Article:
2. Working to implement AgStar, a cooperative program with EPA to reduce methane emissions from livestock waste lagoons and utilize methane to meet on-farm energy needs [Action #38].
  3. Improving animal production efficiency, and reducing the quantity of methane released by ruminant livestock into the atmosphere [Action #39].

Several NRCS employees also spend  some of their time working on climate change issues, either by representing USDA on the US interagency negotiating team, representing NRCS on USDA’s Global Change Task Force, managing NRCS-sponsored soil carbon studies, or implementing NRCS’s GCRP or CCAP programs.

The Elements of the Kyoto Agreement

Developed Countries:  Thirty-eight developed countries, including the United States, agreed to reduce their emissions of six greenhouse gases.  The six gases included carbon dioxide, methane, nitrous oxide, and three ozone-damaging fluorocarbons (hydrofluorocarbons, perfluorocarbons, and sulfur hexafluoride) not covered by the Montreal Protocol to Protect the Ozone Layer (the international agreement that banned global manufacture and use of chlorofluorocarbons).  Collectively, these developed countries agreed to reduce their emissions by a total of 5.2% between 2008 and 2012 from their 1990 levels.  

The United States agreed to a 7% emissions reduction, the European Union agreed to and 8% reduction, and Japan agreed to a 6% reduction below 1990 levels. Countries undeergoing a transition to a market economy (Czech Republic, Hungary, and Poland, among others) but still considered “developed” , will face smaller reductions.  Some countries are not bound to make any reductions (Russia and Ukraine), while countries with smaller economies (Iceland, Norway, and New Zealand) are allowed to actually increase their emissions.

Developed countries that cannot meet their own emissions targets can arrange transactions with other developed countries that do better than required, to buy the excess quota -- a concept known as “emissions trading”.  Although the agreement includes provisions for setting up this emissions trading regime, the details of the system are expected to be worked out over the course of the next year, and submitted to the next Conference of Parties meeting in November, 1998.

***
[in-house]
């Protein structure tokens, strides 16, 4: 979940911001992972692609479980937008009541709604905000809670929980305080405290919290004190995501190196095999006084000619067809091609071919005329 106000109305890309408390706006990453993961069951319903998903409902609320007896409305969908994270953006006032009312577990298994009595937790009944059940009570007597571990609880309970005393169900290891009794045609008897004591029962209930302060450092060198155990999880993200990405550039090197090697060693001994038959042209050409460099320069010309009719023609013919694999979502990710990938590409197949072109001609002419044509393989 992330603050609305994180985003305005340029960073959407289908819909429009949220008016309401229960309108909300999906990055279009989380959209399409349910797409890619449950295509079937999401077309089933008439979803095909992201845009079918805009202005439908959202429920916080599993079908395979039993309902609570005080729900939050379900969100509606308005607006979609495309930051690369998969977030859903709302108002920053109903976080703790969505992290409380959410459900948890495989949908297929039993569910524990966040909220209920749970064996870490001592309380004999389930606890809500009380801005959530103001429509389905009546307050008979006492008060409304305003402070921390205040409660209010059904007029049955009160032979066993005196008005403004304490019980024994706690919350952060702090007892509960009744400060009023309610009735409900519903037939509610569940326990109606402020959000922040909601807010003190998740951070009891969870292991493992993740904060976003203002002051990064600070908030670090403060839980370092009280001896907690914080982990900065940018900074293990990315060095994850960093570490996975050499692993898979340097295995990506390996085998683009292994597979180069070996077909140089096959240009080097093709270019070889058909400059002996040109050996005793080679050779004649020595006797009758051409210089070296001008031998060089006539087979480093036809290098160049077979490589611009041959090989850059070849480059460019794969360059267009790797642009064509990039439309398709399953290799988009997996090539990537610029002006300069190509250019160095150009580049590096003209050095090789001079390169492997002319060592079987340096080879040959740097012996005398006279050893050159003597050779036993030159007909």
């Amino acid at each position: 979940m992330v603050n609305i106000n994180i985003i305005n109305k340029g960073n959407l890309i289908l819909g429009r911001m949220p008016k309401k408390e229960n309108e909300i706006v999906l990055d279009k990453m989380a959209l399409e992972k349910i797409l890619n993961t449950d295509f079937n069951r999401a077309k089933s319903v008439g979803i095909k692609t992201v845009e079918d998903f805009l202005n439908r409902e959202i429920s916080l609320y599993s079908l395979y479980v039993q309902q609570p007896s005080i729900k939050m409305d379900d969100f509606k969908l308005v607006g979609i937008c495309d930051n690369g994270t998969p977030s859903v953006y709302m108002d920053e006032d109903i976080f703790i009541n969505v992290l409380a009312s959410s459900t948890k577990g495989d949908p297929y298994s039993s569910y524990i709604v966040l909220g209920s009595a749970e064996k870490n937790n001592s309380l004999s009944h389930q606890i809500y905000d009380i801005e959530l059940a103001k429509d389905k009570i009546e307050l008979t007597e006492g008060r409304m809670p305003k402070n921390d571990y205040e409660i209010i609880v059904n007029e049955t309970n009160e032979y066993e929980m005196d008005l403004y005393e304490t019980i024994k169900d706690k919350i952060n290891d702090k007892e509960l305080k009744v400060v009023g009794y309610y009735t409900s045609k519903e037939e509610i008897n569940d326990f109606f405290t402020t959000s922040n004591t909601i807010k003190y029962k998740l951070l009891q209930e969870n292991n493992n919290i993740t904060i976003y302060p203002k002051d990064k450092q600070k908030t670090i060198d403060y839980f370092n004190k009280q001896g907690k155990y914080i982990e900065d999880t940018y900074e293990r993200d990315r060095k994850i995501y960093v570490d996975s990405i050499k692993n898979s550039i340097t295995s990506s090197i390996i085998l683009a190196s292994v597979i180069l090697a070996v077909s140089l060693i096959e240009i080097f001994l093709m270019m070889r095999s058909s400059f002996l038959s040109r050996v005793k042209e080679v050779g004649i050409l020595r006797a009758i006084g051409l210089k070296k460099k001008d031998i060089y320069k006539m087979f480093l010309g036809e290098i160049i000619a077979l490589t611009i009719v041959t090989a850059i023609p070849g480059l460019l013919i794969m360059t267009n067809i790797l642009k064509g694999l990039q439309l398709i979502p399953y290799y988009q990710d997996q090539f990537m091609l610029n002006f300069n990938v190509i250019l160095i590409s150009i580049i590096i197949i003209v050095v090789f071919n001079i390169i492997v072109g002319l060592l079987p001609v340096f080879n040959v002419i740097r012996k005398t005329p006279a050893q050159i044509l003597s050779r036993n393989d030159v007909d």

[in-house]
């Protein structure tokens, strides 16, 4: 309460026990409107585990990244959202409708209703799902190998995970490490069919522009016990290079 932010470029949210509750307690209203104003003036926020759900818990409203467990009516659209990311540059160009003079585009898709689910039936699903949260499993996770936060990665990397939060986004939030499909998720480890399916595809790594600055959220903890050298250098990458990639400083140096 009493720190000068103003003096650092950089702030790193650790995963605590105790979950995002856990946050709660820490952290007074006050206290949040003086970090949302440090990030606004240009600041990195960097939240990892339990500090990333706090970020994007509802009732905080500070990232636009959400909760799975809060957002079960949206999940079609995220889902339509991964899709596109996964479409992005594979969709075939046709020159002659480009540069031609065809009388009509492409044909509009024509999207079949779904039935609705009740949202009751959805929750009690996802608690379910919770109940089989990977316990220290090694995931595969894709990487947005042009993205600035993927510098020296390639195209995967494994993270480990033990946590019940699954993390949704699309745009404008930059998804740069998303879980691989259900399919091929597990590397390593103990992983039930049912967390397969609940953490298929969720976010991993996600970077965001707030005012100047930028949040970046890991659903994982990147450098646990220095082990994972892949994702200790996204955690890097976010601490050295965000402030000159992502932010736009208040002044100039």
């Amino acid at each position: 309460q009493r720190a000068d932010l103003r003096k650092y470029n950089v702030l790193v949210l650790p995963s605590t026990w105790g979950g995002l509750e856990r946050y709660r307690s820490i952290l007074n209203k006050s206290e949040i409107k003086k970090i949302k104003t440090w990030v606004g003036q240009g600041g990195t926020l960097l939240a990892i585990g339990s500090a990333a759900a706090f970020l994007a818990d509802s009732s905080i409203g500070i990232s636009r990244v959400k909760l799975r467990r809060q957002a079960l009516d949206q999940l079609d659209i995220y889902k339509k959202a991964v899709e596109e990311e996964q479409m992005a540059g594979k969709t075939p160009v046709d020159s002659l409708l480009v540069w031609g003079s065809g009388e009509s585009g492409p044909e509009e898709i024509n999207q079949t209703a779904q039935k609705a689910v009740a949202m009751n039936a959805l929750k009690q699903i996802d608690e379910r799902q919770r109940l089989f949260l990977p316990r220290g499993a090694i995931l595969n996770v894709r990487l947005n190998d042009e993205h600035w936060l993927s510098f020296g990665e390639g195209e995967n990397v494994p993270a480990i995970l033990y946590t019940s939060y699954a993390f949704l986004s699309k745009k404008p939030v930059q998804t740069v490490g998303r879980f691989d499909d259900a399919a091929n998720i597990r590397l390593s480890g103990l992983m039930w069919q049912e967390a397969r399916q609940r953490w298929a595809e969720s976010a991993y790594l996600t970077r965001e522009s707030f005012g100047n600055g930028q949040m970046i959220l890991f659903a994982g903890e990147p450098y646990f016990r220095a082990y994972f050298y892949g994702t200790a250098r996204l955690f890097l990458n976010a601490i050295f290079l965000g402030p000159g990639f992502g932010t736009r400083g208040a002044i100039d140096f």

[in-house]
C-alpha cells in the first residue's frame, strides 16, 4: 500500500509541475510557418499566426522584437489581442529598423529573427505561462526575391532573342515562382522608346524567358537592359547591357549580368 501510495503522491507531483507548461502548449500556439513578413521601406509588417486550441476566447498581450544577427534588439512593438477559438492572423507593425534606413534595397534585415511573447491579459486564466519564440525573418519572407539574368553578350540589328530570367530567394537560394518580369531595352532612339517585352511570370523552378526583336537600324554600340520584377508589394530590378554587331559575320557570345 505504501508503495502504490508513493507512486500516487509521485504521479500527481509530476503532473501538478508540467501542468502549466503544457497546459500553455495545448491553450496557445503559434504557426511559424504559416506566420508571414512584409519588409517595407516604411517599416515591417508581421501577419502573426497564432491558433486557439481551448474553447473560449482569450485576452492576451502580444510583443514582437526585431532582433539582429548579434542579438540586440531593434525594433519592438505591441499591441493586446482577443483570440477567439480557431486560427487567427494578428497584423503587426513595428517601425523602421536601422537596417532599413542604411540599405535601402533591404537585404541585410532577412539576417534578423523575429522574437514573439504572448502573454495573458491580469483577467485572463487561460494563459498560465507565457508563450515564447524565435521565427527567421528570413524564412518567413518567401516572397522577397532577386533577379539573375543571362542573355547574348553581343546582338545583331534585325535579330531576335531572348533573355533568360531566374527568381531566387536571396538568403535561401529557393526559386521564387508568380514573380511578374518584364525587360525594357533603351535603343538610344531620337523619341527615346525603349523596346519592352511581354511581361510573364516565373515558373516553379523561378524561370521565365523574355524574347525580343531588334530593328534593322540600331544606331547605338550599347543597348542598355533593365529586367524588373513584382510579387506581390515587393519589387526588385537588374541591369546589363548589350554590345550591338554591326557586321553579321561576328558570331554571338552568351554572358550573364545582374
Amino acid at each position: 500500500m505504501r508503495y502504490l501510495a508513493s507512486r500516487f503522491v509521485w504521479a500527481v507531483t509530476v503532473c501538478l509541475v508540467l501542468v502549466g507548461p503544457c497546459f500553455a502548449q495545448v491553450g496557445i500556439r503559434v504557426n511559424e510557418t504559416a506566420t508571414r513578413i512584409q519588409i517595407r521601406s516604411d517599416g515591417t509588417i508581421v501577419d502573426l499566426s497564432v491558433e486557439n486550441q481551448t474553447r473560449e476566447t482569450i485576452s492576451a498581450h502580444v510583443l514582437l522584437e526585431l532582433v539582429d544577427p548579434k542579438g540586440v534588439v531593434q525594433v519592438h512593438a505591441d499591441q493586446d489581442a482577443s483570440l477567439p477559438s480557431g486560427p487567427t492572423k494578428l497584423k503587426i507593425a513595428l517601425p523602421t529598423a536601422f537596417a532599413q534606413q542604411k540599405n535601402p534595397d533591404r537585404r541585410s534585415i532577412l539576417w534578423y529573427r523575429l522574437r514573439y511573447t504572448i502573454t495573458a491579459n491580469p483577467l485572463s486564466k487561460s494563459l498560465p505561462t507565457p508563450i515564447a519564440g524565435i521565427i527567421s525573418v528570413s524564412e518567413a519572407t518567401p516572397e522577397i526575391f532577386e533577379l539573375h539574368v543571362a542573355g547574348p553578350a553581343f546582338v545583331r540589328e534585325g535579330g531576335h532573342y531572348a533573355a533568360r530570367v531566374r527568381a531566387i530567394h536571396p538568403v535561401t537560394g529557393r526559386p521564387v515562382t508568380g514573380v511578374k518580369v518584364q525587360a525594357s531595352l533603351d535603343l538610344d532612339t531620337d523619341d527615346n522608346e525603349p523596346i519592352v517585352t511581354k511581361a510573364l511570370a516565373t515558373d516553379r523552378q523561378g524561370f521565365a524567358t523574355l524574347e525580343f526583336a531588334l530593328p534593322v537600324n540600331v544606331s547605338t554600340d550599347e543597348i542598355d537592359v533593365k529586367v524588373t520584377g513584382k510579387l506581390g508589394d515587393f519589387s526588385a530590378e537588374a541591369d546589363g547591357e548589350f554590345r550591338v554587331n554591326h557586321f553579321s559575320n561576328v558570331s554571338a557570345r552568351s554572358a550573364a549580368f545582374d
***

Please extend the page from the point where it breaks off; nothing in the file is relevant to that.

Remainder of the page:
Developing Countries:    Developing countries, including China and India, have no formal binding targets, but have the option to set voluntary reduction targets.

The Protocol, which was approved unanimously by participants in the Kyoto conference, becomes binding on individual countries only after their governments’ complete ratification (i.e., signature by the President and Senate approval in the US), and will enter into force 90 days after 55 countries (representing at least 55% of the developed countries emissions in 1990) have ratified it.  The Protocol will be opened for signature by heads of state from March 16, 1998 to March 15, 1999.  The United Nations Depositary will begin accepting national ratifications starting March 16, 1999.
Theoretically, the Protocol could enter into force without US ratification, but this is unlikely.

The next UNFCCC Conference of Parties meeting will be held in November, 1998 in Buenos Aires, Argentina, where participants will attempt to work out a number of unfinished details:  the format and scope of the “clean development” fund,  emissions reduction obligations of developing countries,  details of emissions trading between developed and developing countries among others.